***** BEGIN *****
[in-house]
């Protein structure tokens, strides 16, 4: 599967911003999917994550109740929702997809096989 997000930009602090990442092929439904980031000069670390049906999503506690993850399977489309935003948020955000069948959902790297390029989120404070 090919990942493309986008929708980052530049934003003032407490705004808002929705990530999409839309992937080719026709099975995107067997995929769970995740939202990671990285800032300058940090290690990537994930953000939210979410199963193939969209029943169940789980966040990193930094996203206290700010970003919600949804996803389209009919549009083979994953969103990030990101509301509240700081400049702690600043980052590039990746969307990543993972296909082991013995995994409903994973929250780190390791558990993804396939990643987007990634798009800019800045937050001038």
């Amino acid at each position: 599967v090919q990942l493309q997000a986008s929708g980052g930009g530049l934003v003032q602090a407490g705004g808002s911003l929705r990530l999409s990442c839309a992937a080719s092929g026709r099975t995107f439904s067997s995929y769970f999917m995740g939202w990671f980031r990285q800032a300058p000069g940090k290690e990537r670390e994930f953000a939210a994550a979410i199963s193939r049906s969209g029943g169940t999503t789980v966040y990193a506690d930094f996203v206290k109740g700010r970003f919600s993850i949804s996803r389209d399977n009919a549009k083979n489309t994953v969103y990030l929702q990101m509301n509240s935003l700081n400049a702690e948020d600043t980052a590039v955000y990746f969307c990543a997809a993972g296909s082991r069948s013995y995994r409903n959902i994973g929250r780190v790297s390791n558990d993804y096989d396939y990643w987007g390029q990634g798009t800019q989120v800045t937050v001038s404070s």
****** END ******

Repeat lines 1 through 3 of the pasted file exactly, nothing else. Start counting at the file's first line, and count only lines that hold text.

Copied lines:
[in-house]
């Protein structure tokens, strides 16, 4: 599967911003999917994550109740929702997809096989 997000930009602090990442092929439904980031000069670390049906999503506690993850399977489309935003948020955000069948959902790297390029989120404070 090919990942493309986008929708980052530049934003003032407490705004808002929705990530999409839309992937080719026709099975995107067997995929769970995740939202990671990285800032300058940090290690990537994930953000939210979410199963193939969209029943169940789980966040990193930094996203206290700010970003919600949804996803389209009919549009083979994953969103990030990101509301509240700081400049702690600043980052590039990746969307990543993972296909082991013995995994409903994973929250780190390791558990993804396939990643987007990634798009800019800045937050001038």
């Amino acid at each position: 599967v090919q990942l493309q997000a986008s929708g980052g930009g530049l934003v003032q602090a407490g705004g808002s911003l929705r990530l999409s990442c839309a992937a080719s092929g026709r099975t995107f439904s067997s995929y769970f999917m995740g939202w990671f980031r990285q800032a300058p000069g940090k290690e990537r670390e994930f953000a939210a994550a979410i199963s193939r049906s969209g029943g169940t999503t789980v966040y990193a506690d930094f996203v206290k109740g700010r970003f919600s993850i949804s996803r389209d399977n009919a549009k083979n489309t994953v969103y990030l929702q990101m509301n509240s935003l700081n400049a702690e948020d600043t980052a590039v955000y990746f969307c990543a997809a993972g296909s082991r069948s013995y995994r409903n959902i994973g929250r780190v790297s390791n558990d993804y096989d396939y990643w987007g390029q990634g798009t800019q989120v800045t937050v001038s404070s």